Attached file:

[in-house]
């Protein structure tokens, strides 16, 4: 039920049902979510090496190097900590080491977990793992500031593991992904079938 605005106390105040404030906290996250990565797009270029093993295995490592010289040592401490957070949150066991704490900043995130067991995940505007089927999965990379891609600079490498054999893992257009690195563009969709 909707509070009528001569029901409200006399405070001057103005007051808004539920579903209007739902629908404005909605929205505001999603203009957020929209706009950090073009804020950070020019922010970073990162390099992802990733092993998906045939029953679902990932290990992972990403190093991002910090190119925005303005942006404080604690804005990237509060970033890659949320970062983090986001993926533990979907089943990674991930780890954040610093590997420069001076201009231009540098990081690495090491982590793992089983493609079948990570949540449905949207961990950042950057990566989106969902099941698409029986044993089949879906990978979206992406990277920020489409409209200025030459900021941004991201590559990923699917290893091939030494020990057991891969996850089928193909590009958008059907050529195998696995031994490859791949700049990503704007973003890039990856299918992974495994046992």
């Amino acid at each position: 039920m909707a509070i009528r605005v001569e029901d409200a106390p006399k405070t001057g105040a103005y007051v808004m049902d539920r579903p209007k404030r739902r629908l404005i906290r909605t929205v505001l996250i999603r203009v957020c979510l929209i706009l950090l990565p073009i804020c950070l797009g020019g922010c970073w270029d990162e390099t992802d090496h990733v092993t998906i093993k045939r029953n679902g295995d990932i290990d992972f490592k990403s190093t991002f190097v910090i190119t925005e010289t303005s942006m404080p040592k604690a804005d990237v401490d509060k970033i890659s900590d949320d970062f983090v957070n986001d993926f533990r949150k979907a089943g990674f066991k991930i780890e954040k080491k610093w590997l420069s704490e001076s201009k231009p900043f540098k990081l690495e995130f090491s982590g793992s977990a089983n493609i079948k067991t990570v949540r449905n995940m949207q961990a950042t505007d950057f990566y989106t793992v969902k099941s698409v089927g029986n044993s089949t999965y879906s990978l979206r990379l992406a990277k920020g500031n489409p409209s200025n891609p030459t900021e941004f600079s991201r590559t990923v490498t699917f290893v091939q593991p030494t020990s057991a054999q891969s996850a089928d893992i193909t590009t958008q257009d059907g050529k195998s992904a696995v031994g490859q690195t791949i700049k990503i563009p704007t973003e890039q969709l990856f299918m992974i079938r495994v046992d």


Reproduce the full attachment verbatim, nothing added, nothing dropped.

[in-house]
């Protein structure tokens, strides 16, 4: 039920049902979510090496190097900590080491977990793992500031593991992904079938 605005106390105040404030906290996250990565797009270029093993295995490592010289040592401490957070949150066991704490900043995130067991995940505007089927999965990379891609600079490498054999893992257009690195563009969709 909707509070009528001569029901409200006399405070001057103005007051808004539920579903209007739902629908404005909605929205505001999603203009957020929209706009950090073009804020950070020019922010970073990162390099992802990733092993998906045939029953679902990932290990992972990403190093991002910090190119925005303005942006404080604690804005990237509060970033890659949320970062983090986001993926533990979907089943990674991930780890954040610093590997420069001076201009231009540098990081690495090491982590793992089983493609079948990570949540449905949207961990950042950057990566989106969902099941698409029986044993089949879906990978979206992406990277920020489409409209200025030459900021941004991201590559990923699917290893091939030494020990057991891969996850089928193909590009958008059907050529195998696995031994490859791949700049990503704007973003890039990856299918992974495994046992």
């Amino acid at each position: 039920m909707a509070i009528r605005v001569e029901d409200a106390p006399k405070t001057g105040a103005y007051v808004m049902d539920r579903p209007k404030r739902r629908l404005i906290r909605t929205v505001l996250i999603r203009v957020c979510l929209i706009l950090l990565p073009i804020c950070l797009g020019g922010c970073w270029d990162e390099t992802d090496h990733v092993t998906i093993k045939r029953n679902g295995d990932i290990d992972f490592k990403s190093t991002f190097v910090i190119t925005e010289t303005s942006m404080p040592k604690a804005d990237v401490d509060k970033i890659s900590d949320d970062f983090v957070n986001d993926f533990r949150k979907a089943g990674f066991k991930i780890e954040k080491k610093w590997l420069s704490e001076s201009k231009p900043f540098k990081l690495e995130f090491s982590g793992s977990a089983n493609i079948k067991t990570v949540r449905n995940m949207q961990a950042t505007d950057f990566y989106t793992v969902k099941s698409v089927g029986n044993s089949t999965y879906s990978l979206r990379l992406a990277k920020g500031n489409p409209s200025n891609p030459t900021e941004f600079s991201r590559t990923v490498t699917f290893v091939q593991p030494t020990s057991a054999q891969s996850a089928d893992i193909t590009t958008q257009d059907g050529k195998s992904a696995v031994g490859q690195t791949i700049k990503i563009p704007t973003e890039q969709l990856f299918m992974i079938r495994v046992d």